Major Japanese brands are cutting ties with the country's biggest talent agency after it was engulfed by a sexual abuse scandal.
Firms including Nissan, Asahi and Suntory say they will not renew any contracts with Johnny and Associates.
Toyota, which previously had a contract with one of its top stars, told the BBC it had no plans to sign any more deals featuring Johnny talents.
Japan's agriculture ministry has also said it would stop hiring the stars.
Johnny and Associates is Japan's biggest J-pop and boyband talent agency.
Last month, an independent investigation into the agency found its late founder, Johnny Kitagawa, had abused hundreds of boys and young men over a six-decade career as one of the most powerful entertainment figures in Japan.
A BBC documentary about Kitagawa was aired in March, prompting national debate and more J-pop stars to report their experiences of abuse.
Public pressure eventually led to the resignation earlier this month of Julie Fujishima, Kitagawa's niece who became the boss of Johnny & Associates when her uncle died in 2019.
Her resignation came after she publicly acknowledged for the first time the sexual abuse committed by her uncle.
The following day, drinks giant Asahi Group Holdings announced it would pull ongoing television and online advertisements featuring the agency's stars.
"We should not book sales, even one yen, at the expense of human rights," its president, Atsushi Katsuki told the Asahi Shimbun newspaper.
Several other major brands followed.
Nissan Motors told the BBC: "Due to conduct by Johnny & Associates that contravenes our Human Rights Policy Statement, we will refrain from developing new sales promotion materials using that talent agency until further notice."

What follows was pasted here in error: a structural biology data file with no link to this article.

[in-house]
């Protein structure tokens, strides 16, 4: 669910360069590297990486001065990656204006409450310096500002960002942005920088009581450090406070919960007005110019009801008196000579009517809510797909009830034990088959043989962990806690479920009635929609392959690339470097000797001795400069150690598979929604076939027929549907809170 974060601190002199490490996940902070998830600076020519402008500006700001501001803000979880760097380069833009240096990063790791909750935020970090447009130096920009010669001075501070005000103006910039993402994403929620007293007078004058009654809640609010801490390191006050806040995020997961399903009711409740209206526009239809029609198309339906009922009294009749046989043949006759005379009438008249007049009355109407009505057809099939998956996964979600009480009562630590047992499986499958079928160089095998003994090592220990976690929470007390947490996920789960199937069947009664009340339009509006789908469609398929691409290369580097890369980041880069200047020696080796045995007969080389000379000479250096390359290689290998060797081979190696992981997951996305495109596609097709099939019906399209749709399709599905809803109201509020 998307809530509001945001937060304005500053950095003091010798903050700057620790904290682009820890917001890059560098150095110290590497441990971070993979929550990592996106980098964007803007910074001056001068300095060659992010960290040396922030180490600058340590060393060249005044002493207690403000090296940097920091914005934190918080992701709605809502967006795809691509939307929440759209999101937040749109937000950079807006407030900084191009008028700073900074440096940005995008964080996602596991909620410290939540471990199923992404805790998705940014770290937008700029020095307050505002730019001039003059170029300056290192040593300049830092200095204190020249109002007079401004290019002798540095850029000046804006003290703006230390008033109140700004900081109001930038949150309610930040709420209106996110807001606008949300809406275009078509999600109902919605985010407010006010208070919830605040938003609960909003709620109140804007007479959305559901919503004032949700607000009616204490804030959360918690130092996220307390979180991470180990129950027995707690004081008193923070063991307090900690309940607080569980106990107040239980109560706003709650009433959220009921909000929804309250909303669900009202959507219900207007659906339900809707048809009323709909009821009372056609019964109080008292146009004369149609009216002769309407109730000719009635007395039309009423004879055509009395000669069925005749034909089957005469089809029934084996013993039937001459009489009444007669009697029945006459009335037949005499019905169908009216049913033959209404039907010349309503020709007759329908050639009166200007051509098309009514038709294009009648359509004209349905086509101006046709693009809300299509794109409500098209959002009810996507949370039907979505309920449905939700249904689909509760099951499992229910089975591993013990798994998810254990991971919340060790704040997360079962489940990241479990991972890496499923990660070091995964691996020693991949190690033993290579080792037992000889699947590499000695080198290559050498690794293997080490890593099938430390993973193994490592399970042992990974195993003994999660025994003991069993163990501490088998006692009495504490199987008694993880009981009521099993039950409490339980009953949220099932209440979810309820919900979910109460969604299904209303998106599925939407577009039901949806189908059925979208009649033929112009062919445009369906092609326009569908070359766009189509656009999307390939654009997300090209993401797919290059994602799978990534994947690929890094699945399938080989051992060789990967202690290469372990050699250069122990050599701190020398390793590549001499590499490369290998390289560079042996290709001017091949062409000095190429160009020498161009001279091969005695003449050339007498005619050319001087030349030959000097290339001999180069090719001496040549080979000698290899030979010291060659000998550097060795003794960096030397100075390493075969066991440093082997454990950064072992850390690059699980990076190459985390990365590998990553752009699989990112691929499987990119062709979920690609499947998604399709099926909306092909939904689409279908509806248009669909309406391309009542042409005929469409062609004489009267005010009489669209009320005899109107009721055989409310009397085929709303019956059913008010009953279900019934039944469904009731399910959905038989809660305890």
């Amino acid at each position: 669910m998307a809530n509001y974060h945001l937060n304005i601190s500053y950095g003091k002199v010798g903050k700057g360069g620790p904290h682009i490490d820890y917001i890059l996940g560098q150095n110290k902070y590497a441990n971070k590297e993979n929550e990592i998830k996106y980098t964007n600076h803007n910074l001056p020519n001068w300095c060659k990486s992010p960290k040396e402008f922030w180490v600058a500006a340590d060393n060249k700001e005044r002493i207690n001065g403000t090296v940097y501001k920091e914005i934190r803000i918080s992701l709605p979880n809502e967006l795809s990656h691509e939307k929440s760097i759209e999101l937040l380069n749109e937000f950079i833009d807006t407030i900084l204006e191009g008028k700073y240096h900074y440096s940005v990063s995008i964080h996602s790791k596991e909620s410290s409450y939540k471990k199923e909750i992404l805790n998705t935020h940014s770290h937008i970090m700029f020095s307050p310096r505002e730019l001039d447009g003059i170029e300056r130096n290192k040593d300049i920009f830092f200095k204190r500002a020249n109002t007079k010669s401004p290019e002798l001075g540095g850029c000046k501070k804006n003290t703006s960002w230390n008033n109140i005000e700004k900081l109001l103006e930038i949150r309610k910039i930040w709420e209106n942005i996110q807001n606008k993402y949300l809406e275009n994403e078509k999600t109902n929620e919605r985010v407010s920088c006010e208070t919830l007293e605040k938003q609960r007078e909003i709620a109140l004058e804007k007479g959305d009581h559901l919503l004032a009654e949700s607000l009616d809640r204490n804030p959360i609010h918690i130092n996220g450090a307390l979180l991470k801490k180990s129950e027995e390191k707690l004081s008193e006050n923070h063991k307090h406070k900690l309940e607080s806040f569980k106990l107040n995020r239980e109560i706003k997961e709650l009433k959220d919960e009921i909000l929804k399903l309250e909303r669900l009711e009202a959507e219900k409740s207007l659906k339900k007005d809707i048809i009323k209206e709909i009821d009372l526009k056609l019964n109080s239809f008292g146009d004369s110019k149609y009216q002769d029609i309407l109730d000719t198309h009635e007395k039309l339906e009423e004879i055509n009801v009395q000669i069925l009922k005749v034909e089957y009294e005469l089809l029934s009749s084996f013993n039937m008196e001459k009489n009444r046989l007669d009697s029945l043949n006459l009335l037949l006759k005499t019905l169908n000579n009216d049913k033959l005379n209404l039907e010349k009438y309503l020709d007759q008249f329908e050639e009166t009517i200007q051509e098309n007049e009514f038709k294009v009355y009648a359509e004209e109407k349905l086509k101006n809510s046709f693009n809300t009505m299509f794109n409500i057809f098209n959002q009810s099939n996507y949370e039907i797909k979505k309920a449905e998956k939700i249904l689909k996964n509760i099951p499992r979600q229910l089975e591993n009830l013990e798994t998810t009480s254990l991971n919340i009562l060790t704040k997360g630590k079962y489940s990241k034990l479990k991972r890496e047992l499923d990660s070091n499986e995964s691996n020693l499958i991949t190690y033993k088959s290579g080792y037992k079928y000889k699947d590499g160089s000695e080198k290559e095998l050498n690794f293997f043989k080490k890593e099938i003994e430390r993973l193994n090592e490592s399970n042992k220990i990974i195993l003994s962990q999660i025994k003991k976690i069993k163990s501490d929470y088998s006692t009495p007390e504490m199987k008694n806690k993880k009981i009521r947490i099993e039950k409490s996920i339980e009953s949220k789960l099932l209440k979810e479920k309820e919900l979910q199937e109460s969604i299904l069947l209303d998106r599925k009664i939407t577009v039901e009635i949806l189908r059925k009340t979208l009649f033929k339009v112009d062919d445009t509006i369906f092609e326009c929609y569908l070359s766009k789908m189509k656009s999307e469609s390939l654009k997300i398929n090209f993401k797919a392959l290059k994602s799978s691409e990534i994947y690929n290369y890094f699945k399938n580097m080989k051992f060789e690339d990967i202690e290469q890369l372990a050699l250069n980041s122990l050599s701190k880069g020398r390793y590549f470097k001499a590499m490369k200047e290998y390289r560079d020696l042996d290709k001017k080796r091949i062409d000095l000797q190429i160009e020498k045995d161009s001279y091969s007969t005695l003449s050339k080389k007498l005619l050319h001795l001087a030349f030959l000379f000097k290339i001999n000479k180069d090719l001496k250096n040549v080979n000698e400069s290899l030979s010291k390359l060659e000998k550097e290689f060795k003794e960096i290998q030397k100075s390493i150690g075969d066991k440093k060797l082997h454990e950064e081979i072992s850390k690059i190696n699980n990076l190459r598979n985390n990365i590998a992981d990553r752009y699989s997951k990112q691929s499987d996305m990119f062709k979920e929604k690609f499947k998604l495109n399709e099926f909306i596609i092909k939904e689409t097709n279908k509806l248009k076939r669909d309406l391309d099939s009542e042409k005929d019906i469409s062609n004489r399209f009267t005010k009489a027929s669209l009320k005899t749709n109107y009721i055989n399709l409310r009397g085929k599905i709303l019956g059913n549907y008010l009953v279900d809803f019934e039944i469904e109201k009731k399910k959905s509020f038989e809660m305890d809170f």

The country's two other beverage giants, Suntory and Kirin, also told the BBC that they had demanded that the agency set out detailed measures on how it would help his victims and prevent similar incidents.
Some of the criticism includes how the agency's new boss, Noriyuki Higashiyama, also faces allegations of sexually assaulting young boys.
Others have questioned why the firm has chosen to retain the name of a sexual predator.
Until his death, Kitagawa remained a celebrated household name in Japan despite reports about his crimes.
He held the world record for the most number-one artists, the most number-one singles, and the most concerts produced by an individual.
But following the investigation, Guinness World Records announced it had removed his achievements from its official website.
Last month, a United Nations working group visited Japan and its chair, Damilola Olawuyi, also urged the government to carry out a "transparent and legitimate investigation with a clear timeline" while accusing the country's mainstream media of staying silent about the alleged abuse for decades.
The male-only talent agency dominated the entertainment industry until recently, with TV stations afraid to lose access to Johnny's talent, industry observers say.
But public opinion has shifted dramatically in recent months.
There has been growing pressure on TV shows to drop Johnny's stars from their programming while many companies are postponing their decisions whether to sponsor their shows.
Some artists who were represented by Johnny and Associates have also defected to other agencies.